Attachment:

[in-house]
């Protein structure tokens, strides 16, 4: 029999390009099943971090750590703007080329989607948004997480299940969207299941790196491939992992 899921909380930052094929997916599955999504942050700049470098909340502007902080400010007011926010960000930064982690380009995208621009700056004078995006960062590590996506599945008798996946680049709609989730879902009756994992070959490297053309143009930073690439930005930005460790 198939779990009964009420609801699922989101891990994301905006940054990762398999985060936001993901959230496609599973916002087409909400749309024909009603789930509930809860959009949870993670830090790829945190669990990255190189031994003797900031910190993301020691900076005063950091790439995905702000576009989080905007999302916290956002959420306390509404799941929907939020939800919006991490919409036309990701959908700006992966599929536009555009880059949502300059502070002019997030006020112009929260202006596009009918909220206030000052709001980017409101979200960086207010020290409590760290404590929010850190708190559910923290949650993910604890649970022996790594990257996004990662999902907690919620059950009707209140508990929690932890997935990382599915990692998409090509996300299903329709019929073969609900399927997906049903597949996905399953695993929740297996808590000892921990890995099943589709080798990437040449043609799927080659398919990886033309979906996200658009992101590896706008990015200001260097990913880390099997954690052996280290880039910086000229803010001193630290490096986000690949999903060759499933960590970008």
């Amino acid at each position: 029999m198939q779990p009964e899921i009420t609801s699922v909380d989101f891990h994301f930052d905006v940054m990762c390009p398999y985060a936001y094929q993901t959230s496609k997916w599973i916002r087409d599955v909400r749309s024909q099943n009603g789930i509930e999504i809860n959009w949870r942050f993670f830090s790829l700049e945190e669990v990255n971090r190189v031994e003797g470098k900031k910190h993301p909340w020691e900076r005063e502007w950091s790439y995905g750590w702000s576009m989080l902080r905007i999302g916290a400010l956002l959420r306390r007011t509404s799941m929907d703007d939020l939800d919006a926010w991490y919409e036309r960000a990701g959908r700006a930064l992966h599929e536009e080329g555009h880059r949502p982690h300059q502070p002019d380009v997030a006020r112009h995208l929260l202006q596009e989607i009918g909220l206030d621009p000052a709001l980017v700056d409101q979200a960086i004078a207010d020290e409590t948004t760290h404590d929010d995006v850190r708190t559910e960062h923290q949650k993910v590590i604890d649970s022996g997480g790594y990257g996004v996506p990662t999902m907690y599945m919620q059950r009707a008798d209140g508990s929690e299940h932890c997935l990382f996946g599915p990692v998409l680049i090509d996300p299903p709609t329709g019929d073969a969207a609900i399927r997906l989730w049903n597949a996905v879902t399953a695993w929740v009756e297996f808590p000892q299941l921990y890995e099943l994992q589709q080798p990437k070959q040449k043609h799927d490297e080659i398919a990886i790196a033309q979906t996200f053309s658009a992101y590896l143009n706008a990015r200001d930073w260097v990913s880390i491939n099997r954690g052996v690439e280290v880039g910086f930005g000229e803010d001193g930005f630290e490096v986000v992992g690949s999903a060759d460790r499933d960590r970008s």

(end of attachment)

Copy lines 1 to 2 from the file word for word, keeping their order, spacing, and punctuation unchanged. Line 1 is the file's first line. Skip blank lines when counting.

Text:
[in-house]
């Protein structure tokens, strides 16, 4: 029999390009099943971090750590703007080329989607948004997480299940969207299941790196491939992992 899921909380930052094929997916599955999504942050700049470098909340502007902080400010007011926010960000930064982690380009995208621009700056004078995006960062590590996506599945008798996946680049709609989730879902009756994992070959490297053309143009930073690439930005930005460790 198939779990009964009420609801699922989101891990994301905006940054990762398999985060936001993901959230496609599973916002087409909400749309024909009603789930509930809860959009949870993670830090790829945190669990990255190189031994003797900031910190993301020691900076005063950091790439995905702000576009989080905007999302916290956002959420306390509404799941929907939020939800919006991490919409036309990701959908700006992966599929536009555009880059949502300059502070002019997030006020112009929260202006596009009918909220206030000052709001980017409101979200960086207010020290409590760290404590929010850190708190559910923290949650993910604890649970022996790594990257996004990662999902907690919620059950009707209140508990929690932890997935990382599915990692998409090509996300299903329709019929073969609900399927997906049903597949996905399953695993929740297996808590000892921990890995099943589709080798990437040449043609799927080659398919990886033309979906996200658009992101590896706008990015200001260097990913880390099997954690052996280290880039910086000229803010001193630290490096986000690949999903060759499933960590970008």